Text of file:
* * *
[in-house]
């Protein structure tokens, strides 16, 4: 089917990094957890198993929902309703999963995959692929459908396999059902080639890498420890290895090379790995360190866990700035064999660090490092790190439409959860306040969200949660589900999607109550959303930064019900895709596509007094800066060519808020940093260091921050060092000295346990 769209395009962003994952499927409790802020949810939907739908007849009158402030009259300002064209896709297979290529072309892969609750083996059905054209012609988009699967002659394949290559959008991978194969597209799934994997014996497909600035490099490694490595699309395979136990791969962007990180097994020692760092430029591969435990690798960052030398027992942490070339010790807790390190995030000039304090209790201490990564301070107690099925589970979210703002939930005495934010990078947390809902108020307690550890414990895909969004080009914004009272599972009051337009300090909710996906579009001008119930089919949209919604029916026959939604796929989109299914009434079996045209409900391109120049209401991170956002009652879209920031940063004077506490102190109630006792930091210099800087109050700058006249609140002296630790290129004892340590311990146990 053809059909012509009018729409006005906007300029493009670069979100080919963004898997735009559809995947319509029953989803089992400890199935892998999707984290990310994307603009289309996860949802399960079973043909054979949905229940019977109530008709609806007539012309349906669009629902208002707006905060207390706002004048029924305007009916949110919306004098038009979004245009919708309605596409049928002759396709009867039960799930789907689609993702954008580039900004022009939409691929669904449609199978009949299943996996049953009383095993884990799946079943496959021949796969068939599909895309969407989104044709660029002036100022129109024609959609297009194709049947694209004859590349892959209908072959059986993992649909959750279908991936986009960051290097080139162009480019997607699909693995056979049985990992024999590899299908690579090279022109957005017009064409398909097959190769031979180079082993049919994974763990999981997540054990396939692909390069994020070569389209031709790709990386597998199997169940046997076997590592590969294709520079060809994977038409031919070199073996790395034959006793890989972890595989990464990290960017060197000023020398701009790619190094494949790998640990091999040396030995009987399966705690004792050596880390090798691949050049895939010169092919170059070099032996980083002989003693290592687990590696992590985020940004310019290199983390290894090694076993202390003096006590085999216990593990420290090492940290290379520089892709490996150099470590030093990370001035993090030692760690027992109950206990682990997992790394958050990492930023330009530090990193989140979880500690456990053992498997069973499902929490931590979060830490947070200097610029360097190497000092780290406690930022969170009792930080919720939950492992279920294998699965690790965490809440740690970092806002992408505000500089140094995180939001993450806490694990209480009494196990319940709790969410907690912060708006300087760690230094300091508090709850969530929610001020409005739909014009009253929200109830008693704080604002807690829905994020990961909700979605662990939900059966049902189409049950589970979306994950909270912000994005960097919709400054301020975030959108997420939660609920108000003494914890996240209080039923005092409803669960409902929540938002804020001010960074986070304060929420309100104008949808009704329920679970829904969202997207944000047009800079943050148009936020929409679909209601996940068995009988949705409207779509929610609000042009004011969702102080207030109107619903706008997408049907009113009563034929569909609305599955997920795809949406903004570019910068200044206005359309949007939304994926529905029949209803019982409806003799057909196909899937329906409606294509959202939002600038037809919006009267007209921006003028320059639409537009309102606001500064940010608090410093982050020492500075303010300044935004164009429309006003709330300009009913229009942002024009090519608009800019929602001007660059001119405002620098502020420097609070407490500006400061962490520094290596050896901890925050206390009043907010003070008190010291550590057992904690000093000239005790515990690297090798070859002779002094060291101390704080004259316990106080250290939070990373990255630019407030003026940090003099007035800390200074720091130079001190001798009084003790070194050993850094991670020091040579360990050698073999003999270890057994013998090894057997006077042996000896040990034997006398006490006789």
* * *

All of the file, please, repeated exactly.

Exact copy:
[in-house]
């Protein structure tokens, strides 16, 4: 089917990094957890198993929902309703999963995959692929459908396999059902080639890498420890290895090379790995360190866990700035064999660090490092790190439409959860306040969200949660589900999607109550959303930064019900895709596509007094800066060519808020940093260091921050060092000295346990 769209395009962003994952499927409790802020949810939907739908007849009158402030009259300002064209896709297979290529072309892969609750083996059905054209012609988009699967002659394949290559959008991978194969597209799934994997014996497909600035490099490694490595699309395979136990791969962007990180097994020692760092430029591969435990690798960052030398027992942490070339010790807790390190995030000039304090209790201490990564301070107690099925589970979210703002939930005495934010990078947390809902108020307690550890414990895909969004080009914004009272599972009051337009300090909710996906579009001008119930089919949209919604029916026959939604796929989109299914009434079996045209409900391109120049209401991170956002009652879209920031940063004077506490102190109630006792930091210099800087109050700058006249609140002296630790290129004892340590311990146990 053809059909012509009018729409006005906007300029493009670069979100080919963004898997735009559809995947319509029953989803089992400890199935892998999707984290990310994307603009289309996860949802399960079973043909054979949905229940019977109530008709609806007539012309349906669009629902208002707006905060207390706002004048029924305007009916949110919306004098038009979004245009919708309605596409049928002759396709009867039960799930789907689609993702954008580039900004022009939409691929669904449609199978009949299943996996049953009383095993884990799946079943496959021949796969068939599909895309969407989104044709660029002036100022129109024609959609297009194709049947694209004859590349892959209908072959059986993992649909959750279908991936986009960051290097080139162009480019997607699909693995056979049985990992024999590899299908690579090279022109957005017009064409398909097959190769031979180079082993049919994974763990999981997540054990396939692909390069994020070569389209031709790709990386597998199997169940046997076997590592590969294709520079060809994977038409031919070199073996790395034959006793890989972890595989990464990290960017060197000023020398701009790619190094494949790998640990091999040396030995009987399966705690004792050596880390090798691949050049895939010169092919170059070099032996980083002989003693290592687990590696992590985020940004310019290199983390290894090694076993202390003096006590085999216990593990420290090492940290290379520089892709490996150099470590030093990370001035993090030692760690027992109950206990682990997992790394958050990492930023330009530090990193989140979880500690456990053992498997069973499902929490931590979060830490947070200097610029360097190497000092780290406690930022969170009792930080919720939950492992279920294998699965690790965490809440740690970092806002992408505000500089140094995180939001993450806490694990209480009494196990319940709790969410907690912060708006300087760690230094300091508090709850969530929610001020409005739909014009009253929200109830008693704080604002807690829905994020990961909700979605662990939900059966049902189409049950589970979306994950909270912000994005960097919709400054301020975030959108997420939660609920108000003494914890996240209080039923005092409803669960409902929540938002804020001010960074986070304060929420309100104008949808009704329920679970829904969202997207944000047009800079943050148009936020929409679909209601996940068995009988949705409207779509929610609000042009004011969702102080207030109107619903706008997408049907009113009563034929569909609305599955997920795809949406903004570019910068200044206005359309949007939304994926529905029949209803019982409806003799057909196909899937329906409606294509959202939002600038037809919006009267007209921006003028320059639409537009309102606001500064940010608090410093982050020492500075303010300044935004164009429309006003709330300009009913229009942002024009090519608009800019929602001007660059001119405002620098502020420097609070407490500006400061962490520094290596050896901890925050206390009043907010003070008190010291550590057992904690000093000239005790515990690297090798070859002779002094060291101390704080004259316990106080250290939070990373990255630019407030003026940090003099007035800390200074720091130079001190001798009084003790070194050993850094991670020091040579360990050698073999003999270890057994013998090894057997006077042996000896040990034997006398006490006789």